A court may not modify or terminate an alimony award until it first finds a sufficient change in circumstances has occurred since the entry of the original alimony award. Thus, in most cases, the party seeking modification of an alimony award must initially prove a substantial and material change in circumstances has occurred.
In this case, the parties’ marital dissolution agreement slightly altered the initial burden of proof by stating “[t]he alimony in futuro may be modified by either party upon a showing of a material, unanticipated change in circumstances.”
When the contractual language used in an MDA is plain and unambiguous, the court’s function is to interpret and enforce the MDA according to its plain terms.
On this issue, the Court commented:
In this case, the plain language of the MDA provides that Husband alimony in futuro obligation may be modified upon a showing of a “material, unanticipated” change in circumstances. Accordingly, it appears that the parties disposed of the statutory requirement that such a change in circumstances be “substantial.” As such, our first task is to determine whether Wife met her burden of proving a change in circumstances that was not anticipated or contemplated by the parties at the time of their divorce.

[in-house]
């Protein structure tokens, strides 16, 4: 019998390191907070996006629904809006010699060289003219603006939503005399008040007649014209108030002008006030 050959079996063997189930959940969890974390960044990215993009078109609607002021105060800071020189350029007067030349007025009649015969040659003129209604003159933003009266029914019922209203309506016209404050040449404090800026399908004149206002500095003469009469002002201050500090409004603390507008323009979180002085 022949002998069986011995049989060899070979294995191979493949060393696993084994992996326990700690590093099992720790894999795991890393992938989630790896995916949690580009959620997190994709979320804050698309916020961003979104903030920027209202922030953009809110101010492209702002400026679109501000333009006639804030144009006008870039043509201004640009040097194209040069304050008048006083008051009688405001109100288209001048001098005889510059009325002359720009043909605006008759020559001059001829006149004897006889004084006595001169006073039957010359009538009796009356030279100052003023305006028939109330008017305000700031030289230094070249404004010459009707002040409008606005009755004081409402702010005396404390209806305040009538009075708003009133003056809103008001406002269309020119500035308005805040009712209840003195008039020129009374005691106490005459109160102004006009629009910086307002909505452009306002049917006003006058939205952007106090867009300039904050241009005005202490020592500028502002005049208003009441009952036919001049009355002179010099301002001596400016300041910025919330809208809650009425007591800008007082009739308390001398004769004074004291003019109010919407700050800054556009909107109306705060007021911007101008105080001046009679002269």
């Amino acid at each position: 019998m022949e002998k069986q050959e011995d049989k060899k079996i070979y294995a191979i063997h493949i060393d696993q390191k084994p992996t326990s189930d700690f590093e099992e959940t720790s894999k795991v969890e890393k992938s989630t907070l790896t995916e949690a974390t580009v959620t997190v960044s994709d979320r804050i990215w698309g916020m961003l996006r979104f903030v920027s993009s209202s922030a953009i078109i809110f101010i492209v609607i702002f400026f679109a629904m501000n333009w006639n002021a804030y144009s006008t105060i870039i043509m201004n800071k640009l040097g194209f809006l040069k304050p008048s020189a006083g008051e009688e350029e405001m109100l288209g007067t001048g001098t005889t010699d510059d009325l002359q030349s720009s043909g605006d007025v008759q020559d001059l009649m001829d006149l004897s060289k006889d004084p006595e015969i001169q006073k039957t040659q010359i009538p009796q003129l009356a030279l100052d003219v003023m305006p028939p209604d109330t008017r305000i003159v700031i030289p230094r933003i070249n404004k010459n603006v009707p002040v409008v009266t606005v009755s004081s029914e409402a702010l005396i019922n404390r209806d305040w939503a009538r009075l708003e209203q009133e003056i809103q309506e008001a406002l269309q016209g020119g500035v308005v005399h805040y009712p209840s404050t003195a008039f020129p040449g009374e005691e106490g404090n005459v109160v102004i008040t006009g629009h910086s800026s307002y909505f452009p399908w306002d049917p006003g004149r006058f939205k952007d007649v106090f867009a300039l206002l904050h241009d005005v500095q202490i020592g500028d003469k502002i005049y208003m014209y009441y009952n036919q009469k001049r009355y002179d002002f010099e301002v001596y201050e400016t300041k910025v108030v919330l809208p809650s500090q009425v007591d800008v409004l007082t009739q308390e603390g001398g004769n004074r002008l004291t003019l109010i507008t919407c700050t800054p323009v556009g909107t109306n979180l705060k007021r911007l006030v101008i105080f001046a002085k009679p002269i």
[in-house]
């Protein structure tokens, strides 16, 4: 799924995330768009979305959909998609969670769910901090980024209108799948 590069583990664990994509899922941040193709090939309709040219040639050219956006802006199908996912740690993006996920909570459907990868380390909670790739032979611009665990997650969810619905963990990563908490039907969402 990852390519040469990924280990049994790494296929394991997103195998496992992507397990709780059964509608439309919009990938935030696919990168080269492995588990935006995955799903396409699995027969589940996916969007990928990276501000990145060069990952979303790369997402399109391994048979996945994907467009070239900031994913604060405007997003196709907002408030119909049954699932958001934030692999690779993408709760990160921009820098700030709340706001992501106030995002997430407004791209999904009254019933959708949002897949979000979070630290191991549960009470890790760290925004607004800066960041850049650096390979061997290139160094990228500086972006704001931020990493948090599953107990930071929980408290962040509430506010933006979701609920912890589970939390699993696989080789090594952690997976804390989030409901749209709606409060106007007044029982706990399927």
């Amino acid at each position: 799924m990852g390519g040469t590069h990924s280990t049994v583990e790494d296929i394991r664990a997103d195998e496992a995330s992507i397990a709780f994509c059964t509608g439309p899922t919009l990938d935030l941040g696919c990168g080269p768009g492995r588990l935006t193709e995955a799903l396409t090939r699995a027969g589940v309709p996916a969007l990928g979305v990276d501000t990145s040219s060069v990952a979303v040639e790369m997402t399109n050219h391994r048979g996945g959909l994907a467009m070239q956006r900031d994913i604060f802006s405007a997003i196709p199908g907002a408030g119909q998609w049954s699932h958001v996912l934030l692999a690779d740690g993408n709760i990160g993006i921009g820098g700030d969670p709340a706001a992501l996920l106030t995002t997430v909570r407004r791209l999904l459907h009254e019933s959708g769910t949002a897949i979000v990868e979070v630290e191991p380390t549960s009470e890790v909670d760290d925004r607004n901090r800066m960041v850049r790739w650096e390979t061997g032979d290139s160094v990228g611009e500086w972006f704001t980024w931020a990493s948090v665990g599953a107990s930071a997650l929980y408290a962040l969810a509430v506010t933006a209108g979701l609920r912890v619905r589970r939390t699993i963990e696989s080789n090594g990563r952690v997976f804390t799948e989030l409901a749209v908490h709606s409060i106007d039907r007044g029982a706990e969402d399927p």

A change is material if it was not anticipated or within the contemplation of the parties at the time of the original divorce.
A change in circumstances is substantial if it significantly affects either the obligor’s ability to pay or the obligee’s need for support.
Regarding Husband’s increased income, the Court ruled:
The increase in Husband’s income since the time of the parties’ divorce . . . does not constitute a material change in circumstances in this case….
Husband’s income has increased relatively steadily since the parties’ divorce. This cannot be said to be unanticipated. We reject the argument that such an increase in the income of a professional over time constitutes an unforeseen change in circumstances….